In 1785, he passed as a Scottish advocate: we do not know whether he had any predilection for the practice of the law, or whether he made choice of the profession, for the mere respectability of the title, and the opportunity it might afford of attracting notice as a politician; but assuredly, notwithstanding his very high talents in general, and his peculiarly great powers as a reasoner or special pleader, he never was much employed, or known as a distinguished practicing barrister. It will scarcely account sufficiently for this circumstance, that the manner in which he delivered his powerful arguments was neither majestic nor pleasing, that "his speeches were uttered with an almost preternatural rapidity, and in harsh and disagreeable tones." If he could speak and compose with facility—and in parliament he was considered an able speaker—such arguments as he might have used did not require the extraneous assistance of manner, even for a jury; while almost the whole pleading in Scotland at that period was addressed to the judges, from whose well-practised intellects, reason and powerful argument only could find attention. Laing has shown in his writings a minute knowledge of all branches of Scottish law: he voluntarily acted the part of a lawyer, in historical subjects, in a manner which has called forth the highest praise to his merely forensic talents; and it may, on the whole, be safely concluded, that the limited extent of his practice at the bar must be attributed more to his choice than to his talent. The first fruit of Mr Laing’s laborious constitutional investigations, was the preparing for the press the last volume of Dr Henry’s History of Great Britain in 1793, after that author’s death. The matter collected by Henry did not extend to a period at which the work could be terminated, and Laing was requested by his executors to write two terminating chapters, to which he annexed a dissertation on the alleged crimes of Richard III. The labours of the two authors could not be very aptly united, and many consider Laing as a fierce liberalist, whose doctrines appeared harsh and prejudiced, when compared to the calm narrative of Henry. The authors were indeed extremely dissimilar, but we must pause before we decide in favour of the former. Henry was a man of tame mind and tolerable good sense; but if he appeared calm and moderate in his historical opinions, he was so, in the very safe and reputable cause of despotism, in which he ensconced himself as an impregnable fortress, which it did not require much skill to defend. Laing, on the other hand was a man of strong judgment and profound speculation; and if he was violently argumentative in support of the opinions he had adopted, he was so, not as a man who is determined to maintain a given point because he has chosen it, and is personally interested in its being shown to be true; but as one who had considered the matter accurately, had submitted it to the arbitration of his strong judgment, and was resolved to crush those prejudices which prevented others from seeing it as it appeared to himself. It is the height of all prejudice to blame an historian for his opinions; but many have deserved to be censured severely for twisting facts to support opinions, instead of bending opinions to accommodate them to facts. It was the object of Laing to discover the truth. Perhaps prepossession in favour of the line of principles he had adopted may have, therefore, prompted him to derive improper deductions from the facts which he produced; but his strongest political opponents have never accused him of perverting facts. Laing is said likewise to have composed the memoir of Henry which accompanied the History; but it certainly does not display his usual energy of style. Whatever defects some may have discovered in the continuation of Henry’s History, the critical world in general saw its merit, and bestowed the countenance of its approbation. The author thus encouraged to new historical labours, looked towards his native country, and in 1800, he published "The History of. Scotland, from the union of the crowns, on the accession of king James VI. to the throne of England, to the union of the kingdoms, in the reign of queen Anne. With two dissertations, historical and critical, on the Gowry Conspiracy, and on the supposed authenticity of Ossian’s Poems." As in the previous case, his book was very dissimilar to that of the person of whose labours his were a continuation—Dr Robertson. Of the flowing academical ease of that author it is very destitute. It cannot be called either inelegant or harsh, but it is complicated; and by being laboured to contain much meaning, is occasionally obscure. There is much in the profundity of the remarks and reflections which Dr Robertson could not have reached; but the chief merit lies in the display of critical power on matters of evidence, in which he displays all the acumen of the practised lawyer, and the close observer of human nature. From this peculiar merit, the separate dissertations, containing nothing but special pleadings, are the most useful and admirable parts of the book. In all parts of the work, the author’s ruling spirit has prompted him to search for debated facts, few of which he has left without some sort of settlement of the point. He has treated in this manner many points of English history, among which is the celebrated question of the author of Elkon Basilike, concerning which he has fully proved, that whatever share Charles may have had in the suggestion or partial composition, Gauden was the person who prepared the work for the press. Mr Laing appears to have enjoyed a peculiar pleasure in putting local and personal prejudices at defiance, and exulting in the exercise of strong reasoning powers, he has not hesitated to attack all that is peculiarly sacred to the feelings of his countrymen; a characteristic strikingly displayed in his dissertation on the authenticity of Ossian’s Poems. These productions required no depth of argument, or minute investigation of facts, to support their authenticity in the feelings of an enthusiastic people: and those who did not believe them, had not troubled themselves with calmly meeting what they considered unconquerable prejudices.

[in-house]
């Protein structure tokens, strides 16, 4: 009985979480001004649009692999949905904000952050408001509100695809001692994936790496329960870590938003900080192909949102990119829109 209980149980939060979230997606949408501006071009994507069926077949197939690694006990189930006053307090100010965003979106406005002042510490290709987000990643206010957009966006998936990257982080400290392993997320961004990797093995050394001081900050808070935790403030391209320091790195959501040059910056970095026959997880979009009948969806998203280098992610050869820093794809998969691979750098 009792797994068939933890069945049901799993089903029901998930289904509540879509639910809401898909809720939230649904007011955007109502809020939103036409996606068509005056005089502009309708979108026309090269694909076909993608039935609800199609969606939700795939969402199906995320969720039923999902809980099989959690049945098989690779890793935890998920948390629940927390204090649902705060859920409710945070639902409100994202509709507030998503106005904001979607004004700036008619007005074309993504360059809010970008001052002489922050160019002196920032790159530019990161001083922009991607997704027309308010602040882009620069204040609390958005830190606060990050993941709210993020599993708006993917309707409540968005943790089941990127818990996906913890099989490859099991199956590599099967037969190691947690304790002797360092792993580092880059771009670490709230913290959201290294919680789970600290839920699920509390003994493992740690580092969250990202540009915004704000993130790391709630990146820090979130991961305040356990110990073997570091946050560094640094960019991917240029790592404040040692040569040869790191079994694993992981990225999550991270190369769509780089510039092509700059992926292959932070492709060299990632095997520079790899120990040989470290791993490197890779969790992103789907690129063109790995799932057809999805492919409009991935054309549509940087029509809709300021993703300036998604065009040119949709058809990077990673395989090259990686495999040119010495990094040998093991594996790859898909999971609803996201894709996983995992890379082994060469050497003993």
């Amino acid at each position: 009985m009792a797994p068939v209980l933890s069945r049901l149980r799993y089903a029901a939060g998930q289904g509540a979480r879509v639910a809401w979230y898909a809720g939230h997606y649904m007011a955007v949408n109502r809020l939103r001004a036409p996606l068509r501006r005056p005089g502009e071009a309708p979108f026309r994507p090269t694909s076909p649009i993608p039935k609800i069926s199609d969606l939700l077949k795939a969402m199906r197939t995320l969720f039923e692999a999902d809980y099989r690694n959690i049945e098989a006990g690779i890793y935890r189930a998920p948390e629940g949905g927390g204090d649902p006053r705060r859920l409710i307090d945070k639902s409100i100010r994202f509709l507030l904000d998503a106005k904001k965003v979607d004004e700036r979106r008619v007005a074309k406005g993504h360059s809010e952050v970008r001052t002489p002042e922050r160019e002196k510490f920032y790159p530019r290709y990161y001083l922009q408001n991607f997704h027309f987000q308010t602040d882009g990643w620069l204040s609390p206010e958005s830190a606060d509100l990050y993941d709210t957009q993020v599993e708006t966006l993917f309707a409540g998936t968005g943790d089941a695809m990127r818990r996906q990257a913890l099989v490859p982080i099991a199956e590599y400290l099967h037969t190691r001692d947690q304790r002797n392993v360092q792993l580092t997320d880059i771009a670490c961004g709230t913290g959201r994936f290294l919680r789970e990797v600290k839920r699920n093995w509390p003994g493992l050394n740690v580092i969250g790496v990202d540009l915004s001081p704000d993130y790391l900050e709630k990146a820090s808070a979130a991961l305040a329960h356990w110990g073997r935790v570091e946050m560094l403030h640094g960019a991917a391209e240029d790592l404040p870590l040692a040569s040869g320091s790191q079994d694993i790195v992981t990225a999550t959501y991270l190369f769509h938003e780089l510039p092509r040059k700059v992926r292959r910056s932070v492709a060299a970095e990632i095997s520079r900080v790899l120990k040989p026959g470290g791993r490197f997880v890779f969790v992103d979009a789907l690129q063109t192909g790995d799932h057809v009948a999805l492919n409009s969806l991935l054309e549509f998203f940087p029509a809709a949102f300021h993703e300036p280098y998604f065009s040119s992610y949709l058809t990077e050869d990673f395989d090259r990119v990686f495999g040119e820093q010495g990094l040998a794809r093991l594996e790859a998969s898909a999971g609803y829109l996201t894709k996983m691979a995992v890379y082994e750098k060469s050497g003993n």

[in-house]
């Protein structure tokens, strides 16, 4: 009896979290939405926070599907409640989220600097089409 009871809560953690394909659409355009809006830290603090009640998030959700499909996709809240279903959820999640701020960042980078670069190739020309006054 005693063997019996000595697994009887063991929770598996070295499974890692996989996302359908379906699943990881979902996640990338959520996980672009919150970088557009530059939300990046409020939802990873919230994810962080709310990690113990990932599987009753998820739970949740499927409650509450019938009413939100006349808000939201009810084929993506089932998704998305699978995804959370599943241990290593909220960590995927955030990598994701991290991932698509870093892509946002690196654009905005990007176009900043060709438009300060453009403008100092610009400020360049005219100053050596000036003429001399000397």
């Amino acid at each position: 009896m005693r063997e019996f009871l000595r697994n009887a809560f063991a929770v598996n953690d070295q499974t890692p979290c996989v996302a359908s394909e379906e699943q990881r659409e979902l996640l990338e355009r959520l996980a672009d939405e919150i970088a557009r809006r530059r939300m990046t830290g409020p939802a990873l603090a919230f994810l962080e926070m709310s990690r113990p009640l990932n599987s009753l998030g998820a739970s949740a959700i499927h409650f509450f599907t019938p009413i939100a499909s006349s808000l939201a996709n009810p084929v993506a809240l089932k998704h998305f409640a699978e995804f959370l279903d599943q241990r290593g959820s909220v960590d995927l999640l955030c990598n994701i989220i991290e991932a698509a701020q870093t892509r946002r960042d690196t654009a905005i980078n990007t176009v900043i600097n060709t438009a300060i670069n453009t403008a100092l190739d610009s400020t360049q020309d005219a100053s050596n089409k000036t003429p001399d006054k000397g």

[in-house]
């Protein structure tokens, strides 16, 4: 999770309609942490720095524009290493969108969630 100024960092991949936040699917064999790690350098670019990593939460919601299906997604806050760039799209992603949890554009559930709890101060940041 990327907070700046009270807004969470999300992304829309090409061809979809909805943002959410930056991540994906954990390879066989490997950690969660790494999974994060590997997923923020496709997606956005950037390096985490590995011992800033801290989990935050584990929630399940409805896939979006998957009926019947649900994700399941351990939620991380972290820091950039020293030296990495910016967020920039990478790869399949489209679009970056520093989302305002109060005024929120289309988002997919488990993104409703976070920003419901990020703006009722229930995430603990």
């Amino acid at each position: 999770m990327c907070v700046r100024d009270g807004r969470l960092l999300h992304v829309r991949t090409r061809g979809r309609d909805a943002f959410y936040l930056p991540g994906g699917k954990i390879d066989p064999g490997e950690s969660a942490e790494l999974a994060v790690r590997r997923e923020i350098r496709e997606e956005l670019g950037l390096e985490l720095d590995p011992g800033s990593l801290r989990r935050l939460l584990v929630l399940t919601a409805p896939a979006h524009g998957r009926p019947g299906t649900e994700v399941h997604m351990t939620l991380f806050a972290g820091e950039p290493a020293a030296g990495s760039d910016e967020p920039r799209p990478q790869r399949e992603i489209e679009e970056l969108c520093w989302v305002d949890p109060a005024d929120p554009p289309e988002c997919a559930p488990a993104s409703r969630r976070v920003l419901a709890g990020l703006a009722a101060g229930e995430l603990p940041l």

Laing may, therefore, be considered as the first person who examined the pretensions of Macpherson on the broad ground of an investigation into facts. The arguments in this dissertation may be considered as of three sorts: the first, a logical examination of the arguments and proofs adduced, or supposed to be adduced, in favour of the authenticity of the poems, which, as the author has only sceptical arguments to produce, is the least interesting and satisfactory part of the investigation. The second body of arguments is drawn from contemporary documents and chronological facts,—a portion of the subject in which the author showed his vast reading, and his power of clearly distinguishing truth from falsehood, constituting a body of evidence which finally demolished any claim on the part of "the Poems of Ossian" as authentic translations of the productions of a Highland bard of the fourth century. The third part of our division, containing an examination of the internal evidence drawn from the poems themselves, if not the most conclusive part of the examination, is certainly that which gives us the strongest idea of the author’s critical ingenuity, and his powers as a special pleader. He produces terms and ideas which could not be presumed to have entered into the minds of the early inhabitants of Britain, from their never having encountered the circumstances which legitimately rouse them, such as the idea attached to the term "desert," which cannot be a part of speech with men who inhabit a wild and thinly peopled country, and can only be comprehended by those who are accustomed to see or hear of vast barren tracts of country, as opposed to cities, or thickly peopled districts.